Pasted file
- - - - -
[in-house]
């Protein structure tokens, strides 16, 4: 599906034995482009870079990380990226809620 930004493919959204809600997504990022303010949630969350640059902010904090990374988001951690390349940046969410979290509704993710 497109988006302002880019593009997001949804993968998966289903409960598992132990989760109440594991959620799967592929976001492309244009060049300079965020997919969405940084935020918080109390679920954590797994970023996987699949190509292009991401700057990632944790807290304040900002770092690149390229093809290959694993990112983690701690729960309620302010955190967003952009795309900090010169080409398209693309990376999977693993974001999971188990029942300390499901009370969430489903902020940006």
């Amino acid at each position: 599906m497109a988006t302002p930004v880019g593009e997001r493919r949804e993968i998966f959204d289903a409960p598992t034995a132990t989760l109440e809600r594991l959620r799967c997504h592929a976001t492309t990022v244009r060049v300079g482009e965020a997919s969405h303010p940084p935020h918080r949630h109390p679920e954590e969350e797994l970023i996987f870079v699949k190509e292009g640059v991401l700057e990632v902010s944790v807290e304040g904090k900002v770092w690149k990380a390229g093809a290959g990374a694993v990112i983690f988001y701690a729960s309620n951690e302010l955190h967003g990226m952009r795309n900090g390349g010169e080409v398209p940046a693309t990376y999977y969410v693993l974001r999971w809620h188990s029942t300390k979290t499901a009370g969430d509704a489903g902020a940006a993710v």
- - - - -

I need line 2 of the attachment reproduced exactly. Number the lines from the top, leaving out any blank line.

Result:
């Protein structure tokens, strides 16, 4: 599906034995482009870079990380990226809620 930004493919959204809600997504990022303010949630969350640059902010904090990374988001951690390349940046969410979290509704993710 497109988006302002880019593009997001949804993968998966289903409960598992132990989760109440594991959620799967592929976001492309244009060049300079965020997919969405940084935020918080109390679920954590797994970023996987699949190509292009991401700057990632944790807290304040900002770092690149390229093809290959694993990112983690701690729960309620302010955190967003952009795309900090010169080409398209693309990376999977693993974001999971188990029942300390499901009370969430489903902020940006």